Who is Corey Conners and could he really be the one who keeps Tiger Woods from winning on Sunday?
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PALM HARBOR, Fla. — Tiger Woods had just chipped in for birdie at the ninth to tie for the lead at the Valspar Championship, sending the crowd at Innisbrook’s Copperhead Course into a frenzy. It was a moment that would have unnerved a lot of players playing right behind Woods. But that wasn’t the case for Corey Conners.
“It’s something that I just find really cool,” Conners said with a smile. “Obviously, he did something.”
But so did the 26-year-old Canadian rookie, who stuffed his wedge on the same par 4 to within a foot to set up a tap-in birdie of his own just a few minutes later.
“That was nice to kind of settle down from that,” he said.
That’s one way to put it.
Conners added birdies at Nos. 11 and 12 and finished with a three-under 68 to take a one-stroke lead at nine-under 204 into the final round over Justin Rose, Brandt Snedeker and Woods.
“You can’t ignore it, I guess,” said the former Kent State All-American of the looming presence of Woods and the chaos that goes with it. “But [I] just try to stay focused on my game. I think I’ve been doing a good job of that throughout the week so far and just keep that going.”
Indeed. Conners, who finished six strokes out of Monday qualifying but got in the field anyway as the third alternate when Kyle Stanley withdrew from the event, has led after every round this week at the Valspar. Not bad for someone who previously had made just 16 PGA Tour starts and never finished any round better than T-21.
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Playing behind Woods on Saturday didn’t seem to faze him, either. Conners opened with birdies on three of his first four holes and made three more around the turn before saving par from the sand on 17 and staying calm when his ball moved slightly on the green on 18, requiring a word from a rules official.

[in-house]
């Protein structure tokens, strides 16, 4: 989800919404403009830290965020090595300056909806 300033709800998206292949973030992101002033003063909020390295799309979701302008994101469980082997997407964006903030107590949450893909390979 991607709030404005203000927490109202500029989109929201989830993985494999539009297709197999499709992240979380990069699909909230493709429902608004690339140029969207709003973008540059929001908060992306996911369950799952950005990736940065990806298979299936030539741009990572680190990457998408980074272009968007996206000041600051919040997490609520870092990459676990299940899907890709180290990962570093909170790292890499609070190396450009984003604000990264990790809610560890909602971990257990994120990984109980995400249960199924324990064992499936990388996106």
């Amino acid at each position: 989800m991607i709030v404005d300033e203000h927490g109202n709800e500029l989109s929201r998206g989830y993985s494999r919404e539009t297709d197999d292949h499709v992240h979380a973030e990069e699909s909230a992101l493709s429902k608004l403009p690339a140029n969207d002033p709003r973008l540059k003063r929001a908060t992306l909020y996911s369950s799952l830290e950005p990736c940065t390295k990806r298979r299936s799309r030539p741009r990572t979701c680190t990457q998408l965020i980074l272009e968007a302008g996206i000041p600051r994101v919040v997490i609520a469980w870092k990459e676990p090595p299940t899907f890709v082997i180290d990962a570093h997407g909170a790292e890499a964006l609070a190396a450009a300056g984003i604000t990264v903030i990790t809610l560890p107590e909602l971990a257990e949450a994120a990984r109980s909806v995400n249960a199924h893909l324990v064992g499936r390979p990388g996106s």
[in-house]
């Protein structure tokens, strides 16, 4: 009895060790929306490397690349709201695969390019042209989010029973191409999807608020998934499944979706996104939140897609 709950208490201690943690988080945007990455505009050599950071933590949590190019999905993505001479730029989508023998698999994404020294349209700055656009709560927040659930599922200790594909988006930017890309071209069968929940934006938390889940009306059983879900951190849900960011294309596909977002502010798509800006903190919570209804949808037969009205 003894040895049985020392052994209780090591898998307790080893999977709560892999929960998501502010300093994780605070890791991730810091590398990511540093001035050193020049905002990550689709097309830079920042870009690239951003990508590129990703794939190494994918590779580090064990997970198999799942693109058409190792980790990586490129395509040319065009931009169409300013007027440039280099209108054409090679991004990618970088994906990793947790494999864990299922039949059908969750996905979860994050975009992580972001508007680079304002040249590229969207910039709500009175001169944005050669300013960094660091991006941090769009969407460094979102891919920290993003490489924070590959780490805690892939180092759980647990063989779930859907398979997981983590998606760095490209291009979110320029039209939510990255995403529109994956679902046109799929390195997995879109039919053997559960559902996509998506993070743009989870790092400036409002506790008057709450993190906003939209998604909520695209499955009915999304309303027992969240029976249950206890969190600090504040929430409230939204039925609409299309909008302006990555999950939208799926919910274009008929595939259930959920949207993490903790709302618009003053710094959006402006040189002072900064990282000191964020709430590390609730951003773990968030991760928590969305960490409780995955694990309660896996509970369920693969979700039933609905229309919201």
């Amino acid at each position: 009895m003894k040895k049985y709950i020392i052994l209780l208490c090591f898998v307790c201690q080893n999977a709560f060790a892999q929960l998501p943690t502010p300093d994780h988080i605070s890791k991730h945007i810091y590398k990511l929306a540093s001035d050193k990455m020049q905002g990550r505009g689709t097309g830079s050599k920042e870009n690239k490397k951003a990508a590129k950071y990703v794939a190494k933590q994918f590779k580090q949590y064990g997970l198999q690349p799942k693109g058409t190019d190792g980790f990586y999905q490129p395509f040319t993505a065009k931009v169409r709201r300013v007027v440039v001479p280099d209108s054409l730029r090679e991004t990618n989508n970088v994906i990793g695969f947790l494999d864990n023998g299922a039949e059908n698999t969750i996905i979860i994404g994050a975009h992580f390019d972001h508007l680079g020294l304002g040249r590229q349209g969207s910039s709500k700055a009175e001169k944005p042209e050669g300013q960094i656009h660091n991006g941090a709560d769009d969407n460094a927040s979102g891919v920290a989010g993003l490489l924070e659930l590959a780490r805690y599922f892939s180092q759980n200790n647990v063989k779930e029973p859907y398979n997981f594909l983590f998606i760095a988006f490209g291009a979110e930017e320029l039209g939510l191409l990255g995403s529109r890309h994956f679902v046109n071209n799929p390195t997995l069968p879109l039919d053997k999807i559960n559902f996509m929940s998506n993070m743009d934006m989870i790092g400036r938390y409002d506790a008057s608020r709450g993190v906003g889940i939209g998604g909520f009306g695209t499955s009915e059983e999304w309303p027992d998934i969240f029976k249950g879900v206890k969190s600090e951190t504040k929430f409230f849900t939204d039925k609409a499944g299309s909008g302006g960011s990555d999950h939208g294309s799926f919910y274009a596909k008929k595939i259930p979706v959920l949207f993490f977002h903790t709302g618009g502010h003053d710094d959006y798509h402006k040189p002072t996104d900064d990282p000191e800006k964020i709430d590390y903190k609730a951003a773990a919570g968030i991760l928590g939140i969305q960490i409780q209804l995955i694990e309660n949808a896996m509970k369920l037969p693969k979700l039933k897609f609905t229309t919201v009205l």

“I got into the field late, and kind of came in here with nothing to lose,” he said. “Just go and take advantage of a good break, and I felt really good about my game for the last little while. I ust wanted to get another opportunity to play, and fortunately I was able to get that opportunity this week and had a good week so far.”
Now comes the hard part, with Woods, Rose and Snedeker breathing down his neck. Arguably the most pressure packed moment previously in Conners’ golf career was playing in the final of the 2014 U.S. Amateur, where he would fall to Gunn Yang at Atlanta Athletic Club.
Come Sunday, Conners will be paired with a major-championship winner Rose for the final round and will play in front of Woods again.
“The last two days, I think draw on those experiences and yeah, just try to stay calm, stay with the process and be patient like I have the last few days,” Conners said. “I was thinking about that when I finished the round, that felt nice to kind of keep myself in the lead most of the day and the same thing [Sunday].”
Easier said than done.